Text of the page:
The Clarchens Ballhaus is in an old building, with an old style facade. One of the few that survived the blitz of the second world war. The whole city was destroyed at that time, but some buildings survived, and this was one of them. Or so I was told. Being a freak for architecture, these old darlings made me like Berlin.
|The building housing Clarchens Ballhaus.
Below, inside the Ballhaus.
After dinner, as we walked back to the train station, when I told her that I was in love with monsters and all things fantasy, she took me to the Monster Cabinet. A bar. I was curious about what kind of bar would be called a ‘monster cabinet.’ Outside, it had a huge monster. You drop a coin into its belly and it performs a weird robot dance, with its eyes rolling out of its head in a grisly fashion. Total fun. Marie said arty bars in Berlin has something unique about it, a thing to set them apart from the others, and for this bar, it was monsters. I’d recommend visiting such a bar. There is lot of them in the city.
Inside the club, the atmosphere again was nothing like what I had seen before. I can’t describe it. Take a look at the pictures. It’s worth a thousand words. They had a bicycle pinned onto the wall, and there were faces of monsters all over the place. The lights, and the (was it wall paper or just paint) gave the place a feel of a sci-fi movie set. In fact, it reminded me of one of my favorite fantasy films, The Mirror Mask. We sat down for a drink, and were surprised to realize that there was a projector beaming a film onto the wall. Cartoons. No sound. We had to listen to the electronic music. I thought that very weird. Why would they show cartoons in a bar?
Maybe they noticed no one was watching the cartoon, for they switched to erotic music videos, and we got our cue to leave the place. I’m sure later in the night, the videos changed into something pornographic.
Like I said before, this Monster Cabinet is in an old house, a relic, called the Haus Schwarzenberg. There was a notice asking for contributions to keep the place afloat, for it was supposed to be an important place for artists. We went there in the night, so we couldn’t visit the gallery, but the corridor leading to the bar was covered with graffiti art.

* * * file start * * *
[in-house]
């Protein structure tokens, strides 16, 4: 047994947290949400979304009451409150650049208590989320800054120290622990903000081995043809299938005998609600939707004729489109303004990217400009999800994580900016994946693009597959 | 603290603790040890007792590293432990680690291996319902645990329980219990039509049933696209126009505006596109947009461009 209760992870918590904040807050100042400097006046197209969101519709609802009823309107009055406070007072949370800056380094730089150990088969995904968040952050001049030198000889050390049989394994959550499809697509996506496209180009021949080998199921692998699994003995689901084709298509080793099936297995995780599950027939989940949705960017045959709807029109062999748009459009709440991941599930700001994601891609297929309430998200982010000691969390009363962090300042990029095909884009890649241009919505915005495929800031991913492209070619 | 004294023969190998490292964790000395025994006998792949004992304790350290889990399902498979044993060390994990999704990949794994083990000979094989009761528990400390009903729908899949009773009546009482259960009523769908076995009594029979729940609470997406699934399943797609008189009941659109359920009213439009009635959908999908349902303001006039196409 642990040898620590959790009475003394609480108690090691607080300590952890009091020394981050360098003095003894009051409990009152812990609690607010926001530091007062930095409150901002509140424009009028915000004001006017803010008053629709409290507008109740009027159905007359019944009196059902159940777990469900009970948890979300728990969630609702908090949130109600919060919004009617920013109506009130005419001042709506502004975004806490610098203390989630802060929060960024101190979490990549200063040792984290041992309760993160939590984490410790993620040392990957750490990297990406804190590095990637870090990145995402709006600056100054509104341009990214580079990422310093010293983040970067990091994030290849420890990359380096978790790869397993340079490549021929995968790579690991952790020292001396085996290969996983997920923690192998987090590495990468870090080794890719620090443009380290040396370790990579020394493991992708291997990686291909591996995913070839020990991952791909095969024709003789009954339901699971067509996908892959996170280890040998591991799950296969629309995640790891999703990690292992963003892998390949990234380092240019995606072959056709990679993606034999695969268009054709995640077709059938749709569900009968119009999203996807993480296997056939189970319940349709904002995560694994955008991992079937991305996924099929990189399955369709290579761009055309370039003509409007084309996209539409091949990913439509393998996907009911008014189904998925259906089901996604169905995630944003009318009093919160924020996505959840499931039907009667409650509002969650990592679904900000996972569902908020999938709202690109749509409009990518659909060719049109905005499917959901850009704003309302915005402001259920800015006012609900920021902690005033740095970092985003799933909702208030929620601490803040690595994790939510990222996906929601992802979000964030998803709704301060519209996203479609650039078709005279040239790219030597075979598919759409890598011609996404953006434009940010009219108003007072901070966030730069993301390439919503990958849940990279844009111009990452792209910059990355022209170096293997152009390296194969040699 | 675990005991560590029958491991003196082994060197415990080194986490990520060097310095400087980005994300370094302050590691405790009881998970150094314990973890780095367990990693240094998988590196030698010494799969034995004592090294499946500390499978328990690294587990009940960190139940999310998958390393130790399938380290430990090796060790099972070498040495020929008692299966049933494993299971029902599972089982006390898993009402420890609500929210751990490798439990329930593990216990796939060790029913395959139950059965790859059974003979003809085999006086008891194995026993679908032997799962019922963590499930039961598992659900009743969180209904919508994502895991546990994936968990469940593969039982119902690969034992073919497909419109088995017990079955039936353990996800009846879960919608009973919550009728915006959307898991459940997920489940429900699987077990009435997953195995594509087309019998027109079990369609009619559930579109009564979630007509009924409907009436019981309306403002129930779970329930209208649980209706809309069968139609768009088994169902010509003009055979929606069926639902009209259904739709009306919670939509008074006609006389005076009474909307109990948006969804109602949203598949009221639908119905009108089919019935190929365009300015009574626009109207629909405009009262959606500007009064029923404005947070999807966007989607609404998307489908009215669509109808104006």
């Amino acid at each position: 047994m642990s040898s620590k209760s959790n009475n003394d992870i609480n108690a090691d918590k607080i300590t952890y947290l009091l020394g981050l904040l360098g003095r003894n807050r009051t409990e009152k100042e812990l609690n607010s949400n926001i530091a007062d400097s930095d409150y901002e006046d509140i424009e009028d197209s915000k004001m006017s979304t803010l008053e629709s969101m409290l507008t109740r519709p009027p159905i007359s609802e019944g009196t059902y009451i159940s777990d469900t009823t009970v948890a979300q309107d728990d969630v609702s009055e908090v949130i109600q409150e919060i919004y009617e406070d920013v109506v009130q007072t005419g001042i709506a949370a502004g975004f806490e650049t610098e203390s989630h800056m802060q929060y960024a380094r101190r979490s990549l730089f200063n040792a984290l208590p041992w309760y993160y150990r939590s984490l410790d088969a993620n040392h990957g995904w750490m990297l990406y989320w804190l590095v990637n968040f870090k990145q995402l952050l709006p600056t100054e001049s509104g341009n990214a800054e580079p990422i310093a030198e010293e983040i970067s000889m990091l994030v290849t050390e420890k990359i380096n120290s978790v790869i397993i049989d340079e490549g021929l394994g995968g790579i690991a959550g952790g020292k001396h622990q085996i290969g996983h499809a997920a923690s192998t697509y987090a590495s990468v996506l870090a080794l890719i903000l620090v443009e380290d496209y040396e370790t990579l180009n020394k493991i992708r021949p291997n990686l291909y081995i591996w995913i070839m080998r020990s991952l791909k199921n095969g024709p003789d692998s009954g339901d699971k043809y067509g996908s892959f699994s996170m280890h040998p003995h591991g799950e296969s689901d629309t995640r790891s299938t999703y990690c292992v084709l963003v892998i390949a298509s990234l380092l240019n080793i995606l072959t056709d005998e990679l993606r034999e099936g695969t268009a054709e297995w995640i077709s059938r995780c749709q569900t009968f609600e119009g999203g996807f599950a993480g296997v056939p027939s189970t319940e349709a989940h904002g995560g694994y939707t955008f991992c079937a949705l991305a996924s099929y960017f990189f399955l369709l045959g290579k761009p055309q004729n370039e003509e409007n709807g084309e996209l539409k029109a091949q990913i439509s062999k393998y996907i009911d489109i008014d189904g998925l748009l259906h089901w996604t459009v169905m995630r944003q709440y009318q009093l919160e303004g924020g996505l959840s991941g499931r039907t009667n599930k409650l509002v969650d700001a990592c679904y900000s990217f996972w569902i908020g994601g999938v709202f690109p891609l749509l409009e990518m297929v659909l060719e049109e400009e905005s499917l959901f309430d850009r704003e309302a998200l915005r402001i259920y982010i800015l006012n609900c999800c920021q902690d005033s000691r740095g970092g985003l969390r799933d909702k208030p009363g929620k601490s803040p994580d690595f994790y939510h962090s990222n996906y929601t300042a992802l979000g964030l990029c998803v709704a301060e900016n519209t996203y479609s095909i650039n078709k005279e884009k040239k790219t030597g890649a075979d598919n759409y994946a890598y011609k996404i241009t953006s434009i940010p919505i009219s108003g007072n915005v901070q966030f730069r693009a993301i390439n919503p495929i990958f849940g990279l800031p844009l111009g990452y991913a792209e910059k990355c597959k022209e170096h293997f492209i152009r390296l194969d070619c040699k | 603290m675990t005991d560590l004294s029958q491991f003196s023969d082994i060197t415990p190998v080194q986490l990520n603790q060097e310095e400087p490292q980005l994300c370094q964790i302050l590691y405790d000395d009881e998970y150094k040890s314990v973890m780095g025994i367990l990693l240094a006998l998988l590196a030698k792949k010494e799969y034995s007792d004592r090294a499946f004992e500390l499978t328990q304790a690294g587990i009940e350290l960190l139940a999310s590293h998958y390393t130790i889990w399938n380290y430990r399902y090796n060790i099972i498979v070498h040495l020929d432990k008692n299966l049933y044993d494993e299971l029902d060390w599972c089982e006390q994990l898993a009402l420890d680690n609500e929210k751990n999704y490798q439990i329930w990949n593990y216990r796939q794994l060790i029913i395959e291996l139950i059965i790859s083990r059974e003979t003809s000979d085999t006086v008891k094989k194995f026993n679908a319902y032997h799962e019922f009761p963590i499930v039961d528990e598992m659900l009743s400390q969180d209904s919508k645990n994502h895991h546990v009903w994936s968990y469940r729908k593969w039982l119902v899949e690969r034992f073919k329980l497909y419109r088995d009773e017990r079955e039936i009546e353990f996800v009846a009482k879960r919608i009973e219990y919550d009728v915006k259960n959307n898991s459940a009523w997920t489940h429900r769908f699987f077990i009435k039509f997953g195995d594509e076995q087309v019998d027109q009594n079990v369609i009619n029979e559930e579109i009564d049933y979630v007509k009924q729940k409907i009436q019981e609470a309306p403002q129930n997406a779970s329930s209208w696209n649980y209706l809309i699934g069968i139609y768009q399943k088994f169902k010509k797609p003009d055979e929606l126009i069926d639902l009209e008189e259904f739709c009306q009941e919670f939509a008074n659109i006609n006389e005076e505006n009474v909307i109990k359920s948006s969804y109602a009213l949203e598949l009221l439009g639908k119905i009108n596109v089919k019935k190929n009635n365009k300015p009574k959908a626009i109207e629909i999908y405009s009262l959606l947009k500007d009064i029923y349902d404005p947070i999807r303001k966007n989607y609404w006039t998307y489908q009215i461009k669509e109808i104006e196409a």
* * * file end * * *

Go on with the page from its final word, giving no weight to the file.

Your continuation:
|The street to Monster Clarinet. While in other cities this might be
an unsafe place to walk at night, Marie said Berlin is such a safe city
she feels comfortable walking alone in such streets at midnight.
I like Berlin for it’s graffiti art. I was told there were works of Banksy somewhere. I went hunting for them, but couldn’t find anything. Or maybe I saw it but just didn’t know it was Banksy. Still, to crown off my visit, I went to see remnant of the famous Berlin Wall. There is a gallery on it, called the East Side Gallery. As the Wall came down in 1990, some one thought it would be a wise idea to preserve a section of it. And of course, looking at a plain wall, inspite of its hostirical significance, wouldn’t be fun, so they invited artists from all over the world to paint. It makes a visit to the Wall worth it. Of all the tourist places in Berlin, I totally enjoyed this, partly because I didn’t have to pay anything, but just walking down the street, looking at the fabulous paintings, and at people posing to take photos, brought a smile to my face.
The most famous painting is that of two men kissing. Its based on a photo of two communist leaders kissing in 1979. One is Leonid Brezhnev (Soviet Union) and the other Eric Honecker (East Germany). The painting is by Dmitri Vubel, and is titled ‘My God, Help Me to Survive This Deadly Love’. The painting has been defaced by both sides in the gay debate. When I visited, I found a man and a woman kissing in front of it, to the delight of spectators. I don’t know if they were trying to make a statement, or if they were just having fun.
|A couple kissing on the Berlin Wall, East Side Gallery.|